But one theme surfaced in the readings regarding Wikipedia that left me flatfooted: the demographics of the site’s contributors. Perhaps the most puzzling aspect of Wikipedia’s participatory demographic is the fact that it contains mostly educated white men from the West. According to Leslie Madsen-Brooks, a 2011 study identified only 8.5 percent of the site’s editors as women. By contrast, she states, most users of genealogical Web sites (around 65 percent)are women.  These statistics puzzle me. I’m not sure why such a gender gap exists on these two sites. Do these gaps suggest that American (or perhaps Western) society have quietly, through overt practice,  accepted strictly defined gender roles when preserving some forms of history, such as women as the keepers of the family history? Does Wikipedia attract more men because men feel that they want to safeguard a historical record that perpetuates a certain gender-defined image of themselves — for personal or political reasons? Madsen-Brooks doesn’t seem to have an answer, and neither do I. Frankly, this whole discussion surprised me and has left me hanging. I’m stumped.

I am most enthusiastic, though, about the kind of “crowdsourcing” that Trevor Owens, Tim Causer, Justin Tonra, and Valerie Wallace describe. The fastest route to democratizing history through the digital medium is to get the primary sources out there on the Web as effectively, accurately, and efficiently as possible. I think the efforts to involve the public in this enterprise are on target, particularly in the case of the Jeremy Bentham archive. Causer and company, while outlining the pitfalls and frustrations inherent in getting amateurs and volunteers to transcribe primary sources into digitized text, are employing perhaps the best method for making the Bentham archive available. I happen to own hundreds of original Civil War letters (my hobby is collecting original World War II and Civil War documents), and I’ve transcribed all of them into Word documents. The process is tedious and aggravating, especially when the handwriting is poor or the text is faded.  I routinely had a fellow historian check my work to make corrections or to reinterpret some of the more difficult handwriting issues. But the fact that I had already done the “heavy lifting” by transcribing the bulk of the document with reasonable accuracy allowed him to concentrate on  those finer points requiring correction.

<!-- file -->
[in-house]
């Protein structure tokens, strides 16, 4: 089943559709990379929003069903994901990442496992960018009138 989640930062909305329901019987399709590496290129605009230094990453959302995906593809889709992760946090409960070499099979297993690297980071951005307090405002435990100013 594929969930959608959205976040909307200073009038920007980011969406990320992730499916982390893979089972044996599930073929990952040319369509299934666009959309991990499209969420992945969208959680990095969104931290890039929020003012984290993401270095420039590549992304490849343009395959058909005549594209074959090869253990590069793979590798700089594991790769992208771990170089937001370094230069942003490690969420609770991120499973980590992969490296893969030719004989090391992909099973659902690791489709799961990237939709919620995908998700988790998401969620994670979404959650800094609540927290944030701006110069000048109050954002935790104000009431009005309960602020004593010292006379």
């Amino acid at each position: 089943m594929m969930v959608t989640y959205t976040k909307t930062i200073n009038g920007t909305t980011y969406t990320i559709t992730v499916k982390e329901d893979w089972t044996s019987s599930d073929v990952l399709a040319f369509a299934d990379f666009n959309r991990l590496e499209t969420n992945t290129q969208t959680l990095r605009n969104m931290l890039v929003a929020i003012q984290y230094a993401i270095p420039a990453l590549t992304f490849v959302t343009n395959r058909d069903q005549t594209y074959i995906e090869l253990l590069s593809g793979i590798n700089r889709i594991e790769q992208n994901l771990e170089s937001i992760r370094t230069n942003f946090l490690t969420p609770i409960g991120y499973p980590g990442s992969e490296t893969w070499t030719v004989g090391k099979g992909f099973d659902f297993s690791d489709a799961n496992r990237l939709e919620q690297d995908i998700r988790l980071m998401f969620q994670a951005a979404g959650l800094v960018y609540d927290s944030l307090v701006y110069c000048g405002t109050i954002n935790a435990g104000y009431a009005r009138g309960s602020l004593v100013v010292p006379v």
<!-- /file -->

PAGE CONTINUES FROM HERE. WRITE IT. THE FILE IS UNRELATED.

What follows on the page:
Granted, as Causer and company point out, the quality-control process did not really “[quicken] the pace of transcription” (Causer et al, 130). But what’s more important? Getting it right the first time, or getting it quickly? My vote is for getting it right the first time. Sheila A. Brennan and T. Mills Kelly faced this fact when they realized that, much to their chagrin, they had to allow time for Hurricane Katrina survivors to heal emotionally for a year or two before they (the survivors) could provide testimony that was of a high quality and useful. Thus, fast is not always good,  and “crowdsourcing,”  while effective, may not equal speed of output. Most importantly,  getting the public to help in producing digitized archives not only empowers the average person with the ability to help preserve for all time the intellectual fruits of his or her past, but it also helps to “democratize” history by making members of the public ‘intimate” with the primary sources. What better way to energize the public’s imagination and awareness of history than through the collective preservation of its treasured sources? I’m all-in for this type of crowdsourcing effort.

Steve Rusiecki